The importance of these lines is that they are the legal boundaries between (1) navigable waters and the publicly-owned submerged lands beneath them which the public has a right to use, and (2) privately-owned uplands, i.e., waterfront property.
Once one of these lines is legally determined, it cannot be changed by sudden, “perceptible,” actions such as man-made dredging and filling, or hurricanes, which can remove or deposit land along the shoreline and are called “avulsion.” Avulsion will not change the mean high-water mark and will not add land to private waterfront property. On the other hand, the gradual, imperceptible addition of sand to the shoreline, called “accretion,” or the increase in dry land by the gradual and imperceptible withdrawal of water from the shoreline, called “reliction,” will change the mean high-water mark and the ordinary high-water line over time, and will add land to private waterfront property.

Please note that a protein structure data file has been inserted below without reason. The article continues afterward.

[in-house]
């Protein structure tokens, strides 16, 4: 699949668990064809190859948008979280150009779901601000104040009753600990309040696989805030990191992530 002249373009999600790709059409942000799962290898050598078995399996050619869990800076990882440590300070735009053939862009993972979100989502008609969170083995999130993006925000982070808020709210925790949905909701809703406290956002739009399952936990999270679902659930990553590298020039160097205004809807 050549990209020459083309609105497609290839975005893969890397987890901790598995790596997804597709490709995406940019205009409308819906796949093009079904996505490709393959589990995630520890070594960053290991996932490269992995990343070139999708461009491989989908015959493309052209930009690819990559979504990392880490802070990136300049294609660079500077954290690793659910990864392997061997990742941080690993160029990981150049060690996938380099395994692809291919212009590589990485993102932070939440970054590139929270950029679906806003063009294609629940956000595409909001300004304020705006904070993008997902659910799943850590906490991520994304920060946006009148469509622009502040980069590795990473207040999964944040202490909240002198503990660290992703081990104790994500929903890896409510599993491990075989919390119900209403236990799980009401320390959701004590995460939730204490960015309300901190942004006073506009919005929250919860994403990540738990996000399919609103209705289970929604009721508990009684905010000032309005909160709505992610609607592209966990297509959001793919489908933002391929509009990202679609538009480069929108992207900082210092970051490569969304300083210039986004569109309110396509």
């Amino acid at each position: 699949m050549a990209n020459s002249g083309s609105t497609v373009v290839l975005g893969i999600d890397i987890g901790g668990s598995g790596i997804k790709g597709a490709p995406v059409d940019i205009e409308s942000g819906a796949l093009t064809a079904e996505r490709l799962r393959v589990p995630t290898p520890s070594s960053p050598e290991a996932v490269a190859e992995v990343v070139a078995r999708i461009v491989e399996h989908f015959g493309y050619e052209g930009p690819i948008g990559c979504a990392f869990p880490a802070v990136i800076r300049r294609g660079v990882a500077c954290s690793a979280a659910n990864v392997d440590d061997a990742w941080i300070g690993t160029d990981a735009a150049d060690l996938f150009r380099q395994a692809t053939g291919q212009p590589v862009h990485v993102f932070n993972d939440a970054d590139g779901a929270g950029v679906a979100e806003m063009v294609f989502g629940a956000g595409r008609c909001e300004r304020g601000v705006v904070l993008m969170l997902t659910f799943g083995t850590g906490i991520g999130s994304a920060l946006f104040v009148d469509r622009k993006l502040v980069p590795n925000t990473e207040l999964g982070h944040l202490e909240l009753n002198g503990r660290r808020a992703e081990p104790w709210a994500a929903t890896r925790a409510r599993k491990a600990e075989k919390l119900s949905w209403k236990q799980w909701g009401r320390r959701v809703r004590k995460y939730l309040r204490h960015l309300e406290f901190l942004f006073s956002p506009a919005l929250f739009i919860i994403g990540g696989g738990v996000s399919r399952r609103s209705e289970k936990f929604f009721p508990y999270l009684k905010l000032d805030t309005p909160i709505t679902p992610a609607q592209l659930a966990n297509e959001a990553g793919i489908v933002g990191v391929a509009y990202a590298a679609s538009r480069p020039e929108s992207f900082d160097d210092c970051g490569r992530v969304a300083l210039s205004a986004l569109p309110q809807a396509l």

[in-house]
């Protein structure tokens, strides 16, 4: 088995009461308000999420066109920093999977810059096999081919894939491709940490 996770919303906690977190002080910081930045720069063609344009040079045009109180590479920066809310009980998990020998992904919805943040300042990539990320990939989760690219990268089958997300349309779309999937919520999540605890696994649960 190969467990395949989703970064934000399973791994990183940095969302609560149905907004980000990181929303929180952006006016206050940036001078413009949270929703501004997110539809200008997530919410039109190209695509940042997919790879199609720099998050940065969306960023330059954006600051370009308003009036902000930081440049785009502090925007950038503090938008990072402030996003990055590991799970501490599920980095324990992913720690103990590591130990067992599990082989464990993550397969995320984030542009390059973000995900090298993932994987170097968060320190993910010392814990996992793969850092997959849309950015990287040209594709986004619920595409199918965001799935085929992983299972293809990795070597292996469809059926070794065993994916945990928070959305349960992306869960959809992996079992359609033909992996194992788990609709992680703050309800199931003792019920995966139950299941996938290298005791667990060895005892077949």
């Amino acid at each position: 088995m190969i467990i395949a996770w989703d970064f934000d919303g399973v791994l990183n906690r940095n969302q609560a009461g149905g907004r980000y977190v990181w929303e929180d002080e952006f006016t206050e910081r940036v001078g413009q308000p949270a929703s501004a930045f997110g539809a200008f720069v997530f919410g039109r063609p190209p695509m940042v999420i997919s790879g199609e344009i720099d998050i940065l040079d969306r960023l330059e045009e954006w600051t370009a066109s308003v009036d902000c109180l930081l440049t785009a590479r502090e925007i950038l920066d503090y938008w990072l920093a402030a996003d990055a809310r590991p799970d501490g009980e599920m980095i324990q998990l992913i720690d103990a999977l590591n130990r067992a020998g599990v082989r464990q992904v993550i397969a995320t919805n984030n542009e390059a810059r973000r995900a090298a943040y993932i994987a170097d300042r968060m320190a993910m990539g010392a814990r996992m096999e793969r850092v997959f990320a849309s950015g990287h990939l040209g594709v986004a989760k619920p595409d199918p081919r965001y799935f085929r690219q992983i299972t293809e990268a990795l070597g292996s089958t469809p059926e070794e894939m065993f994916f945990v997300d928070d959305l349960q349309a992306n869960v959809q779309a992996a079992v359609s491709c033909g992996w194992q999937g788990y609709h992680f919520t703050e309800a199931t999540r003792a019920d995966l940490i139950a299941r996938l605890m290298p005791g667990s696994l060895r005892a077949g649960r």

There is one legal exception and one practical exception to the rule that these lines can change as discussed above. If the mean high-water mark is surveyed by the State of Florida and the survey is accepted by the Governor and the members of the Cabinet, acting as the Trustees of Florida’s Internal Improvement Fund (the “TIIF”), it will be designated as an Erosion Control Line. Thereafter, accretion and reliction will not change the Erosion Control Line, whose location supersedes any change in the mean high-water mark or ordinary high-water line. Even if true accretion or reliction has occurred, for the upland’s owner to formally establish ownership of the additional lands caused by accretion or reliction, that owner must obtain from the Governor and the Cabinet as the TIIF, through the Florida Department of Environmental Protection, either a deed of the lands, or a disclaimer of any claim to the lands, from the State of Florida.